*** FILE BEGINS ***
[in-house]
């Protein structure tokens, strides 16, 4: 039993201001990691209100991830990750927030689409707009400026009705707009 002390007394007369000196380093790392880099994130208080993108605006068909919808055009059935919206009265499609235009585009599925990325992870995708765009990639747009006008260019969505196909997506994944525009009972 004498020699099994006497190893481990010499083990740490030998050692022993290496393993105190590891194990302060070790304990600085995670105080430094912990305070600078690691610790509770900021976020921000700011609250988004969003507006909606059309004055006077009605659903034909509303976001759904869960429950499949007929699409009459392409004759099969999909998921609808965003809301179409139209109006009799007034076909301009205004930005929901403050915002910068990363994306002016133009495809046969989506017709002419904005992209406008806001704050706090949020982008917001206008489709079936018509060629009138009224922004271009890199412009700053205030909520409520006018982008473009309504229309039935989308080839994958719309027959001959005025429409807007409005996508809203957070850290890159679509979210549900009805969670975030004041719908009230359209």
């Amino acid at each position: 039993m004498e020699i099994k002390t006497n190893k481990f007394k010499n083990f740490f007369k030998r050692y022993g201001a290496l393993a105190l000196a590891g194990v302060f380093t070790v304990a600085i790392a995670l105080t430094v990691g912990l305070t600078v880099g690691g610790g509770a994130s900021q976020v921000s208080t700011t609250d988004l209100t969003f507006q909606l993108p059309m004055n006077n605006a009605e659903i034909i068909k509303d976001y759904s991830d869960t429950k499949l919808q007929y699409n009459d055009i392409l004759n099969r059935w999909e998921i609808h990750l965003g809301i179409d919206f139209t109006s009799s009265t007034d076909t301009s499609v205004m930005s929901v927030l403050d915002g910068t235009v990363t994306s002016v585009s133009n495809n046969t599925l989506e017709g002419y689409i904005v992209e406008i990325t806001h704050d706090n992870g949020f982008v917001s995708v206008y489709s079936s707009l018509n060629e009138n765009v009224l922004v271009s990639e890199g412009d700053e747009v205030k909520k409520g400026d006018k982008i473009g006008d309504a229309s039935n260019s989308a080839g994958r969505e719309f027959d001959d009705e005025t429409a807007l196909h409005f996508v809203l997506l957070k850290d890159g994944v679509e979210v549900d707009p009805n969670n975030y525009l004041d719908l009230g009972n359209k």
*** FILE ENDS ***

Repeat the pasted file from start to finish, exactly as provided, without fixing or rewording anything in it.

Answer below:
[in-house]
């Protein structure tokens, strides 16, 4: 039993201001990691209100991830990750927030689409707009400026009705707009 002390007394007369000196380093790392880099994130208080993108605006068909919808055009059935919206009265499609235009585009599925990325992870995708765009990639747009006008260019969505196909997506994944525009009972 004498020699099994006497190893481990010499083990740490030998050692022993290496393993105190590891194990302060070790304990600085995670105080430094912990305070600078690691610790509770900021976020921000700011609250988004969003507006909606059309004055006077009605659903034909509303976001759904869960429950499949007929699409009459392409004759099969999909998921609808965003809301179409139209109006009799007034076909301009205004930005929901403050915002910068990363994306002016133009495809046969989506017709002419904005992209406008806001704050706090949020982008917001206008489709079936018509060629009138009224922004271009890199412009700053205030909520409520006018982008473009309504229309039935989308080839994958719309027959001959005025429409807007409005996508809203957070850290890159679509979210549900009805969670975030004041719908009230359209």
């Amino acid at each position: 039993m004498e020699i099994k002390t006497n190893k481990f007394k010499n083990f740490f007369k030998r050692y022993g201001a290496l393993a105190l000196a590891g194990v302060f380093t070790v304990a600085i790392a995670l105080t430094v990691g912990l305070t600078v880099g690691g610790g509770a994130s900021q976020v921000s208080t700011t609250d988004l209100t969003f507006q909606l993108p059309m004055n006077n605006a009605e659903i034909i068909k509303d976001y759904s991830d869960t429950k499949l919808q007929y699409n009459d055009i392409l004759n099969r059935w999909e998921i609808h990750l965003g809301i179409d919206f139209t109006s009799s009265t007034d076909t301009s499609v205004m930005s929901v927030l403050d915002g910068t235009v990363t994306s002016v585009s133009n495809n046969t599925l989506e017709g002419y689409i904005v992209e406008i990325t806001h704050d706090n992870g949020f982008v917001s995708v206008y489709s079936s707009l018509n060629e009138n765009v009224l922004v271009s990639e890199g412009d700053e747009v205030k909520k409520g400026d006018k982008i473009g006008d309504a229309s039935n260019s989308a080839g994958r969505e719309f027959d001959d009705e005025t429409a807007l196909h409005f996508v809203l997506l957070k850290d890159g994944v679509e979210v549900d707009p009805n969670n975030y525009l004041d719908l009230g009972n359209k």